New York (September 15, 2005)–As the birthplace of punk rock, CBGB & OMFUG has been the launch pad for the Ramones, Talking Heads, Blondie, Patti Smith, Television and countless others over its nearly 32 years. During most of that run, the famed venue has also been the home to a variety of Soundcraft desks, and as the club now fights to remain open, it has been lent a new Soundcraft MH2 32-channel console to use during its current series of benefit shows.
The legendary East Village nightclub has recently been issued an eviction notice by its landlord, the Bowery Residents’ Committee, CBGB is in the midst of several months of benefit shows to drum up public support and, hopefully, a legal decision that allows the club to remain in its original location at 315 Bowery Street.
The list of artists stepping up to assist the intimate 260-capacity room is quite impressive, including many old-school acts like the Misfits, Dead Boys, Circle Jerks, and The Exploited mixed in with newer talent like Ted Leo, Thursday, Chevelle, and numerous others. As expected, all benefit shows so far have been completely sold out with lines of hopeful patrons left stretching down the block well into the night.
Over the years, CBGB has been a loyal Soundcraft user–way back to its purchase of a 16-channel Series 1S mixer in the mid-’70s when club owner Hilly Kristal decided to build a proper stage at the back of the room and put up the venue’s first real PA system. Since that time, a Series 2 and subsequent K3 have been the desks responsible for bringing original music to the masses seven days a week–usually with eight bands a night, each performing half-hour sets.
In recent months, the venue’s sound engineering team noticed that the never-ending stream of performances was starting to take its toll on the K3, which originally went in more than ten years ago for the club’s 20th anniversary bash. With so many high-profile acts on the books for the coming benefit shows, sound engineer Josh Wertheimer contacted Soundcraft to see if the manufacturer would be willing to assist CBGB by lending the club a desk, to which Soundcraft responded in a big way–by immediately arranging a loan for a newly-launched 32-channel MH2.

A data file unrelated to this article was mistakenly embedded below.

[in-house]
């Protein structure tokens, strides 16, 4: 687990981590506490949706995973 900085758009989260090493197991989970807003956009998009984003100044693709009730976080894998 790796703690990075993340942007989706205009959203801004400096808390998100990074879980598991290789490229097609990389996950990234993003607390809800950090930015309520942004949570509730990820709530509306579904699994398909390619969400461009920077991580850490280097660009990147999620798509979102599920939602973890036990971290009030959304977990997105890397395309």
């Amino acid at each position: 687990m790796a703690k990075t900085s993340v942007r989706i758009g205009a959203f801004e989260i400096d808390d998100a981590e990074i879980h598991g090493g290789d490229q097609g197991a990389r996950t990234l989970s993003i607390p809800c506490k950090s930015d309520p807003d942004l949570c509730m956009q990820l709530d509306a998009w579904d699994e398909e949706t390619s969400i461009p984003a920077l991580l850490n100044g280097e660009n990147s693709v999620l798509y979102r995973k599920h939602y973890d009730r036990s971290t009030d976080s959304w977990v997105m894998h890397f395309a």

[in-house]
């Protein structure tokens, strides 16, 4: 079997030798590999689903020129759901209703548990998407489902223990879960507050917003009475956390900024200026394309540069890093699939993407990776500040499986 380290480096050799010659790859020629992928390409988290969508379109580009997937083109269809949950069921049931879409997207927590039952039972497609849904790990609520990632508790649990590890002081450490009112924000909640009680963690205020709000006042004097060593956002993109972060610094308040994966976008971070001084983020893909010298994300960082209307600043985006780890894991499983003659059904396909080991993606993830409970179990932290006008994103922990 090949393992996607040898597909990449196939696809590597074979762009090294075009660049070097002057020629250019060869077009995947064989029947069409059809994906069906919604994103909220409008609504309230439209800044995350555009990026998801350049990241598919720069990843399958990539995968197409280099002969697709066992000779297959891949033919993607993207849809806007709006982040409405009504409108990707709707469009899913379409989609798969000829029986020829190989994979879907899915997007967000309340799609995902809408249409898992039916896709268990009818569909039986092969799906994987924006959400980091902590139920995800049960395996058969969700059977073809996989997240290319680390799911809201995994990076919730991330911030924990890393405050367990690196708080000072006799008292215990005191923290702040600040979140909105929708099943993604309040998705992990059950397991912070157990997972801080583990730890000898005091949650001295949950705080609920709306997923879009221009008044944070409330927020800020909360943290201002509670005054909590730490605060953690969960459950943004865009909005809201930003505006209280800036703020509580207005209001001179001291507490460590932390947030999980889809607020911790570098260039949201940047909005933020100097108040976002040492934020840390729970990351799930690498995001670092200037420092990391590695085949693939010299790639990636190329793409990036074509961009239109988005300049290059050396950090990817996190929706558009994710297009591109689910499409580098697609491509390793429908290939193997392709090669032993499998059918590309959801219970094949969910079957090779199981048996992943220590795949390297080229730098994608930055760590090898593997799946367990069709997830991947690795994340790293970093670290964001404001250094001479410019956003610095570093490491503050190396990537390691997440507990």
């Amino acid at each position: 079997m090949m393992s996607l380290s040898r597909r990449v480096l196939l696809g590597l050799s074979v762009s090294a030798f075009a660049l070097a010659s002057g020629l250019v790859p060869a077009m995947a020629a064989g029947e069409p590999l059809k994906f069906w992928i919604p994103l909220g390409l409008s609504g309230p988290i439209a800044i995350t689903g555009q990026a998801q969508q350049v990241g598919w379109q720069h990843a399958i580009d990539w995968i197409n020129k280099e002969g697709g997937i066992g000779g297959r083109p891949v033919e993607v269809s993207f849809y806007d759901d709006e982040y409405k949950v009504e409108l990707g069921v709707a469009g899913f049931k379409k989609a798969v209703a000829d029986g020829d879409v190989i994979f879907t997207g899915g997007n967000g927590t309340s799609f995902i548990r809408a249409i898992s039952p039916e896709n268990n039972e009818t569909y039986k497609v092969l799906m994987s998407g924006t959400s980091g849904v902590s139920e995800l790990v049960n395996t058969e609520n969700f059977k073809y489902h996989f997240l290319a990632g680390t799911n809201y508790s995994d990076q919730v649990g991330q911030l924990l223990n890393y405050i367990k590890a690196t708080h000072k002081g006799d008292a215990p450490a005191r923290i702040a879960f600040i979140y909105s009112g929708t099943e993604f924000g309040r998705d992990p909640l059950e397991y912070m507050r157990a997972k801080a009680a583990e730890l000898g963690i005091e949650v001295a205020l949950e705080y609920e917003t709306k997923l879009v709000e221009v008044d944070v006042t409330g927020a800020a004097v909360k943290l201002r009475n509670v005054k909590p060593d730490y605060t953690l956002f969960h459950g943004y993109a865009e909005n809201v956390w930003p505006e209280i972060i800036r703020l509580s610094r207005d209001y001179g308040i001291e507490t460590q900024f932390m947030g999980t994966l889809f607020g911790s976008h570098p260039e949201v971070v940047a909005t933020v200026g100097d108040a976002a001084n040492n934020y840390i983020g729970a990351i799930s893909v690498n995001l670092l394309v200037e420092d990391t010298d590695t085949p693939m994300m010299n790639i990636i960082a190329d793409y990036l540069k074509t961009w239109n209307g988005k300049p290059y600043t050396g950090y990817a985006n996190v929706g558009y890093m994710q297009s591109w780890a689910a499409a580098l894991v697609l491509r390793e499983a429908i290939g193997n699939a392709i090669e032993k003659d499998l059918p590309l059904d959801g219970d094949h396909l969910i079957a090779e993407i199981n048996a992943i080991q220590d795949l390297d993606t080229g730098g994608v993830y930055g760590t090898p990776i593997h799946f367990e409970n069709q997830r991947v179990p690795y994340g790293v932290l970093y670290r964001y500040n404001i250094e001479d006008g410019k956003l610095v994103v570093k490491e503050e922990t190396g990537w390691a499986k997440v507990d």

“This MH2 is awesome; we’re so happy that Soundcraft is letting us use it,” said CBGB sound engineer Jamie Gorman, who has been with the club for 14 years. “Their willingness to help us out really shows how symbiotic our industries can be; we’ve been supporting Soundcraft for many years by buying and using their products, and now, in turn, they’re generously supporting us. It’s really wonderful.
“Of course, the MH2 has been a real hit with all of the touring engineers. When they come in and see this beautiful brand new board equipped with VCAs, tons of aux sends, dedicated effects returns, and fully sweepable EQs, they’re pretty damn happy. And this desk sounds so good. Everyone’s smiling; it’s really changed the mood in here.”
According to Tom Der, Soundcraft’s national sales manager, “CBGB holds the same status in my heart as the Cavern Club does for Beatles fans. It is a defining institution and the start of a movement whose impact is still felt and heard today. Not to mention that they’ve been turning to Soundcraft consoles for nearly as many years as we’ve been making them, so we were more than happy to assist them in their fight to maintain their historic landmark residence.”
If all goes well, Gorman is hopeful that CBGB’s management will opt to purchase the MH2 rather than return it. He added, “We’ve recently bought a high-end backline as well as significantly upgraded our recording facility, so, being hopeful that we’ll still be here once the dust settles from our legal disputes, I and the rest of the engineers would really like to see the MH2 stay. After all, it would be really hard to give this desk up now that we’ve all fallen in love with it.”